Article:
Streams-The streams in Wayne County are all fishable with no ice or snow on the banks. Steelhead and holdover browns are still in the creeks.
The steelies are hitting red small spoons, bright beads and egg sacs. The water flow is perfect on both sides of Maxwell at Lake Road.
The ice should be melted on the Sodus Pier. If not today, then tomorrow when the temps will hit 50 degrees. You can cast out heavy spoons from the pier. Just be extra careful because the water temperatures are in the low 40’s which is lethal if you fall in the channel.
Bays-The ice season is over. We just experienced the second consecutive best ice fishing season on record. The perch catch from Sodus and Port Bay was phenomenal. But…it’s over.
Don’t even try to go on the ice. Even if it’s 8 inches thick in the middle, the shoreline ice heats first and it is now breaking-up. Put the shanties away and wait for open water to launch boats.
As soon as the ice disappears go after the perch using your boat. Remember, you need to wear your pfd if you are in a boat. That safety law is in effect until May 1st.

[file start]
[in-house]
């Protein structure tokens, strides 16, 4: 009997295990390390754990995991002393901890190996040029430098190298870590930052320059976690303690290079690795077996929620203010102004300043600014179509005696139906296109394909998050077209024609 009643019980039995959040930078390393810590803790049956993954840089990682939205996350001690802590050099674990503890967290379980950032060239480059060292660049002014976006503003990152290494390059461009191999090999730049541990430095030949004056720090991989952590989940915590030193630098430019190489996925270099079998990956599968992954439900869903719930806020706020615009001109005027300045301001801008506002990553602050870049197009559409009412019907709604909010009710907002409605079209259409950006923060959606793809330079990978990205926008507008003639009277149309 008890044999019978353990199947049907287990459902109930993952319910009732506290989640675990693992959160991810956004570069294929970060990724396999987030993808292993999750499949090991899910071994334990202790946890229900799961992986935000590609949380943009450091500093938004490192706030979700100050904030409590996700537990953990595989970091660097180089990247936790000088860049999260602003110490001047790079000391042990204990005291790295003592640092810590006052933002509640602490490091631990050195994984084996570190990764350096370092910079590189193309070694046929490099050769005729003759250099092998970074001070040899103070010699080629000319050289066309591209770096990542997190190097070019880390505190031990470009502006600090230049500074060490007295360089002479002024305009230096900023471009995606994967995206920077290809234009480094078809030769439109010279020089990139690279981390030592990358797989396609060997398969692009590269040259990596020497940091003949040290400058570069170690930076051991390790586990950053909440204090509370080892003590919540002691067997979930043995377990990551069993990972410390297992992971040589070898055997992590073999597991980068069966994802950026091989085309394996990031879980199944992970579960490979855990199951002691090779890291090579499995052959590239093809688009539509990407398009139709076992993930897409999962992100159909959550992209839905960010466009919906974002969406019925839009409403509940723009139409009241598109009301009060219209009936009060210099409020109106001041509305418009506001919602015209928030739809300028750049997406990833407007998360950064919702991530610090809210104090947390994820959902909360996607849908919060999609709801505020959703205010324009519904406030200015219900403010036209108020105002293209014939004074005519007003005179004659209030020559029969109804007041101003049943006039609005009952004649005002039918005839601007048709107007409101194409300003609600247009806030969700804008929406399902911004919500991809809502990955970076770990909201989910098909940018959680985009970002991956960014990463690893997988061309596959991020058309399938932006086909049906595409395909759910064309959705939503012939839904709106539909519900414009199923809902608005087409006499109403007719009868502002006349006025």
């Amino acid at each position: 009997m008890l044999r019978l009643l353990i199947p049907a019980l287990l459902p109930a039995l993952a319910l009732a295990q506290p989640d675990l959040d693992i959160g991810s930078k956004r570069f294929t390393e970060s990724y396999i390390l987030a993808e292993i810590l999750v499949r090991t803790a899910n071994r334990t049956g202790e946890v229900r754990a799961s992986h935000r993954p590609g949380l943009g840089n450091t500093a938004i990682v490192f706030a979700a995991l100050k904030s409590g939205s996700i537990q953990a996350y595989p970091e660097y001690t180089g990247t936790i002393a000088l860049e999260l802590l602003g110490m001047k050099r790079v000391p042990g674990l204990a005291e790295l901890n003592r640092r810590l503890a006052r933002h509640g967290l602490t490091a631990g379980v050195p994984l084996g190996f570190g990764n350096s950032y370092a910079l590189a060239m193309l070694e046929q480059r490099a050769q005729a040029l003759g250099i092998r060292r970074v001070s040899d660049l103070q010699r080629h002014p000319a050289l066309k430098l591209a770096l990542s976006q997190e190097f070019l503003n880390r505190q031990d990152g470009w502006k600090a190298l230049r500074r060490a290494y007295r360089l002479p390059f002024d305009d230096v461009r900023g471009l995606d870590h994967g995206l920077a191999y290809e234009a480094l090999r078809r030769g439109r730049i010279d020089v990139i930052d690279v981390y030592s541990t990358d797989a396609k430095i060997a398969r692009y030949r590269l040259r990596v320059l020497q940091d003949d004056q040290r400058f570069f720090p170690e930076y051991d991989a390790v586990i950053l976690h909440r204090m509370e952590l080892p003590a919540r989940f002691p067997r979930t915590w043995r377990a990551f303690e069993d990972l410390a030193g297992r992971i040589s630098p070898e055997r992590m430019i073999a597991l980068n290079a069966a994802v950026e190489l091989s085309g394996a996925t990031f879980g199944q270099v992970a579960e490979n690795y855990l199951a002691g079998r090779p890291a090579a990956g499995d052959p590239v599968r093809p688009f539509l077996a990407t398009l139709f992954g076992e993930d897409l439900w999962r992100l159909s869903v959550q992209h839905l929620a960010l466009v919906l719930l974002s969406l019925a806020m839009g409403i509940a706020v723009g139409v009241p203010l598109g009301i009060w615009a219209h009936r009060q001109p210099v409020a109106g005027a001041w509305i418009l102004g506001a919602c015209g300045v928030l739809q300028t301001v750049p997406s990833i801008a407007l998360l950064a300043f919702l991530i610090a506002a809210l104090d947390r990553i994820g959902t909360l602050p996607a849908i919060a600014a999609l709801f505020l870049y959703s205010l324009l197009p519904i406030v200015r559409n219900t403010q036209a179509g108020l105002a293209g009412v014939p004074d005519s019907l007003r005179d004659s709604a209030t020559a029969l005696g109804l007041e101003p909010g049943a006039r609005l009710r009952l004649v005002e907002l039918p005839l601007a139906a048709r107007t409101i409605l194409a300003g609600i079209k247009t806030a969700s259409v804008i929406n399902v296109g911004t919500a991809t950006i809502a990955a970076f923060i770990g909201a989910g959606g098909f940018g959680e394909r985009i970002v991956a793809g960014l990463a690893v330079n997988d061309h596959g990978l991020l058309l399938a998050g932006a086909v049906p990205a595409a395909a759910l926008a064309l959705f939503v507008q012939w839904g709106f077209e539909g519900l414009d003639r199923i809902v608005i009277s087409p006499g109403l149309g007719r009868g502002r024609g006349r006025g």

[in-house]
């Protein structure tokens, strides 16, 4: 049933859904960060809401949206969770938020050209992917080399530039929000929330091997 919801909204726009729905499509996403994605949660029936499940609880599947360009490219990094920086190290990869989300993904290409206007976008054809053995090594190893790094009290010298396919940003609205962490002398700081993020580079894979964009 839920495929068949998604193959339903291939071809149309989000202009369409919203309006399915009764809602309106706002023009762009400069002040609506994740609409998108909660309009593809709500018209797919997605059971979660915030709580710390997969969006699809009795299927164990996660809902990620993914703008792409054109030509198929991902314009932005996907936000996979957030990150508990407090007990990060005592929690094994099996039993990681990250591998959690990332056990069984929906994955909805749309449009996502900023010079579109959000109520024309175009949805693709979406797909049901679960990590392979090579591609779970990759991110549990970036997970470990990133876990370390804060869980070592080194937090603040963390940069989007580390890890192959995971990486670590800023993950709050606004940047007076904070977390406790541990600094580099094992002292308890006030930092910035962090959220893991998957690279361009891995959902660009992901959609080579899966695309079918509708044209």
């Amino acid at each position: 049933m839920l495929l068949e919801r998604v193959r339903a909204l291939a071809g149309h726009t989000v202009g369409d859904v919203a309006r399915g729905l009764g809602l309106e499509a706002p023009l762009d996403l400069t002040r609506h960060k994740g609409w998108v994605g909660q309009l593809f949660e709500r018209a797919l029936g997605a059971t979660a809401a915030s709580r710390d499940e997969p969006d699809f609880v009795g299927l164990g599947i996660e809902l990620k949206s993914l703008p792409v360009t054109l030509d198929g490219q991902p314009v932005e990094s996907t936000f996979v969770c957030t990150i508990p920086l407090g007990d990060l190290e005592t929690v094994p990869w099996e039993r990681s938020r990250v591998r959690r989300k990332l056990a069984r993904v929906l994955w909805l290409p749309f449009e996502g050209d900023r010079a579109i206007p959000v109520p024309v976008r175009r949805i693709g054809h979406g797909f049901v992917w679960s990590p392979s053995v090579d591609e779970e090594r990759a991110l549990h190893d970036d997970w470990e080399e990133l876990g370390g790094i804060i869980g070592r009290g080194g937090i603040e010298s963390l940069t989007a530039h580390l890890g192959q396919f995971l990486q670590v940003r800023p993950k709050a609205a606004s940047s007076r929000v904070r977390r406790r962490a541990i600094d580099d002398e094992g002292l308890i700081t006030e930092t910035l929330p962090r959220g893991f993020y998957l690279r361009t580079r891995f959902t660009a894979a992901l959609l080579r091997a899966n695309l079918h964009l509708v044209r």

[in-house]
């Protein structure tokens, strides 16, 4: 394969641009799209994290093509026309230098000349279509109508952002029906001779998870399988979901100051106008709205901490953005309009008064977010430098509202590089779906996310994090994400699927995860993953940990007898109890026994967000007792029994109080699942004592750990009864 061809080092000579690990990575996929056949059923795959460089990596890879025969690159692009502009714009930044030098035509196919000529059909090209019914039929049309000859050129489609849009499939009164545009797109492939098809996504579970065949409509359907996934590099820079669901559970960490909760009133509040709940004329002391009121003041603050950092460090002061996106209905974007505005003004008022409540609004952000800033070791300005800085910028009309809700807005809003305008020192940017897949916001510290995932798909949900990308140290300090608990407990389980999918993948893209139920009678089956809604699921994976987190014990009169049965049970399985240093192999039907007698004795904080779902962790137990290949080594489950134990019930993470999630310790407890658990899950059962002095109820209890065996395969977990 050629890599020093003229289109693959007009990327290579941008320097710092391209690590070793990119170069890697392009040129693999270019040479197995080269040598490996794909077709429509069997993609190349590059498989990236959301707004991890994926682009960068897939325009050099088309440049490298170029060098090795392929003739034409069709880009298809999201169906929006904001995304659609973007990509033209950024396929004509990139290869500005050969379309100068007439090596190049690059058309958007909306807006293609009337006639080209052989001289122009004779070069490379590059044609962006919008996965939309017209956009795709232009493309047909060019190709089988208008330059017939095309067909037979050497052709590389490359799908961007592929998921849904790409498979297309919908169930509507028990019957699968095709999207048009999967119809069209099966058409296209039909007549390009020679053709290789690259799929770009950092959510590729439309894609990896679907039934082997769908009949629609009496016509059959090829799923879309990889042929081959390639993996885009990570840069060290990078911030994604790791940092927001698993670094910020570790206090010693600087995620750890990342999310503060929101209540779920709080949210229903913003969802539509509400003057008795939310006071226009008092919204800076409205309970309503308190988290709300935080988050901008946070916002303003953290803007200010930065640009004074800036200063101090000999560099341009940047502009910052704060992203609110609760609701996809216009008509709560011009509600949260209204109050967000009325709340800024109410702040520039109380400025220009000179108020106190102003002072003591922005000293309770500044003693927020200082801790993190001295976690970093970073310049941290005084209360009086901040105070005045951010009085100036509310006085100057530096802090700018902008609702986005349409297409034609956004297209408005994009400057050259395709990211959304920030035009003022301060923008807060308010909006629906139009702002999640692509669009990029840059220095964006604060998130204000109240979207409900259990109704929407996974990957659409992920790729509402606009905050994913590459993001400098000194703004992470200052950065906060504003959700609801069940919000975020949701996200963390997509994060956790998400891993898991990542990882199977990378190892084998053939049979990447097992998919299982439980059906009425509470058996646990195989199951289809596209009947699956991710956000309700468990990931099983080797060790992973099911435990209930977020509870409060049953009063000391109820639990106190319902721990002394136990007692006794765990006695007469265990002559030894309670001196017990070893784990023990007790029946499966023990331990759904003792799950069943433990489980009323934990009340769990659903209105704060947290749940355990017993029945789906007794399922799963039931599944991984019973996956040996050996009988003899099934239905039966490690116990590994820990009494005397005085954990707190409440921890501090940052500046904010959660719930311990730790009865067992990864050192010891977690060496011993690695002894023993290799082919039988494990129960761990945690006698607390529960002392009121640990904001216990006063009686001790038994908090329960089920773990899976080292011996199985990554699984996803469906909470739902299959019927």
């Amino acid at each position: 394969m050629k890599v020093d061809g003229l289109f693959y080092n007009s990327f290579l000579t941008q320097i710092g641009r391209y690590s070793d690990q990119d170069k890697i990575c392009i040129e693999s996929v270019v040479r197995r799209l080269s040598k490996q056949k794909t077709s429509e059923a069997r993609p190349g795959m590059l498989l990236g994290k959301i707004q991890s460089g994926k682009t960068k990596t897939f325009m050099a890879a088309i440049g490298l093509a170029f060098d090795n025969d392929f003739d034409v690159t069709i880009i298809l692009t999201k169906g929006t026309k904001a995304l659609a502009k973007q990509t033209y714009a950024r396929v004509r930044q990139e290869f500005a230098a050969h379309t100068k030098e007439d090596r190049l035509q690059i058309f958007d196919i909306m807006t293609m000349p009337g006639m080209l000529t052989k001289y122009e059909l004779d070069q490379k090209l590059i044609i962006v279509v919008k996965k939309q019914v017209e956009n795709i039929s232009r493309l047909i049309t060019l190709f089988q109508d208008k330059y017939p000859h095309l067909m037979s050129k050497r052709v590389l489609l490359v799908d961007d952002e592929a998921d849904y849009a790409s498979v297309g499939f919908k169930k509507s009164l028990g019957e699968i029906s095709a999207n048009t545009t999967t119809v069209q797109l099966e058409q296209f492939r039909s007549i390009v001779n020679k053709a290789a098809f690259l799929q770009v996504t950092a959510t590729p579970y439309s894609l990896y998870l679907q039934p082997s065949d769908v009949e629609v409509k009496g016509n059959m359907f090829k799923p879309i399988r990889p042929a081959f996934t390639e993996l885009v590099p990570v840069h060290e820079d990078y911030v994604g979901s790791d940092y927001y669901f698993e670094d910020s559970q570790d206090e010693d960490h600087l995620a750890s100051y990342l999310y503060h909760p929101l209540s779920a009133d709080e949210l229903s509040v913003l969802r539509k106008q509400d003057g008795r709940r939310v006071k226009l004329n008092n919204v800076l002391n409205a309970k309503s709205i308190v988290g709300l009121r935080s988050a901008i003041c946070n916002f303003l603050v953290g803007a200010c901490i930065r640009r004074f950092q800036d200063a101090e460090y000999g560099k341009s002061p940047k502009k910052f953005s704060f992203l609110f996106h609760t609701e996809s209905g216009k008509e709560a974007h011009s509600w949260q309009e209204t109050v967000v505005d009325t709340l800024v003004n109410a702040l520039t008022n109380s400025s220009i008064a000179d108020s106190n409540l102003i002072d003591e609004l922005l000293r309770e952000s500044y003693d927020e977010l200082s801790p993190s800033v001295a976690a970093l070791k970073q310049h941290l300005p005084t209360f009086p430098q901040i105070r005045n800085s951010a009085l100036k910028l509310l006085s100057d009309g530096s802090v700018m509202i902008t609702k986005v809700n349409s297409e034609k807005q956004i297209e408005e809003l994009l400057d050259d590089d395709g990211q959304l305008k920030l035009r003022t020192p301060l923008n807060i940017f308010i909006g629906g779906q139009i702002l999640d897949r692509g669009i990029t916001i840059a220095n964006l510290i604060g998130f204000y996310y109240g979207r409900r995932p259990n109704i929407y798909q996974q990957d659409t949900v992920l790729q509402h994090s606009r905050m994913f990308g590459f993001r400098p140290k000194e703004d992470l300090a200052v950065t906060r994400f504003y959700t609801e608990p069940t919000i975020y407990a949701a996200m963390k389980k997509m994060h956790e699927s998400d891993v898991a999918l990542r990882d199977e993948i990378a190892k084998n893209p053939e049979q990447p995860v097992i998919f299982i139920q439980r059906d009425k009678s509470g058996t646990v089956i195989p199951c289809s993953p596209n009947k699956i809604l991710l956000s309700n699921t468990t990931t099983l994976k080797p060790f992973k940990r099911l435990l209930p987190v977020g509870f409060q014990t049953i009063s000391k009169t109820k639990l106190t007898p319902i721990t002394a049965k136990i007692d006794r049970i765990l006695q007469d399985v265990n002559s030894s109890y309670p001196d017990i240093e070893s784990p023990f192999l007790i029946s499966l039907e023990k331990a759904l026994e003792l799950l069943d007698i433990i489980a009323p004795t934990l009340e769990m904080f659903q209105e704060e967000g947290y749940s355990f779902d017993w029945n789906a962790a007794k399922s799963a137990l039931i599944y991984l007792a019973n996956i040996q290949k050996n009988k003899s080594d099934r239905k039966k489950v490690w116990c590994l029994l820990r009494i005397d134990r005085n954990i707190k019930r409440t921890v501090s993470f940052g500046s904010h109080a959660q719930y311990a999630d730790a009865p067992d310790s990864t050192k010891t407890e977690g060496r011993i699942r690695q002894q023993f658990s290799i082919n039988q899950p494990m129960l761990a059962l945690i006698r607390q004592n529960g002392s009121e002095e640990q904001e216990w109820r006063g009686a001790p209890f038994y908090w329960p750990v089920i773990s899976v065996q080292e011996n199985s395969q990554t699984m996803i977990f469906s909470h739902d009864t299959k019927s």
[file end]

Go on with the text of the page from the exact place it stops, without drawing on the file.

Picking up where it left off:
Next-up for anglers should be spring bullhead fishing in the bays.
Check out the rest of the Wayne County Tourism web page for the locations and hours of local bait and tackle shops. www.waynecountytourism.com.
Erie Canal- All the ice in the canal is breaking-up. Anglers were casting in open water near the locks in Newark…not sure what they were targeting.
This report was written on March 19, 2019 by Chris Kenyon of Wolcott, NY, a regular columnist with the Finger Lakes Times, Sun and Record, Lake Ontario Outdoors and freelance writer with other publications, as well as Recreational Promotional Coordinator for Wayne County Tourism. Chris assists with the Wayne County Youth Derby and other outdoor events. He also takes time to work with the Montezuma Audobon Center on programs involving kids, including their Youth Pheasant Hunt. He is a constant presence at sportsmen’s events, shows, and anything involving the outdoors. Kenyon is a tireless advocate for enjoying the outdoors, preserving the environment, and sharing knowledge and skills.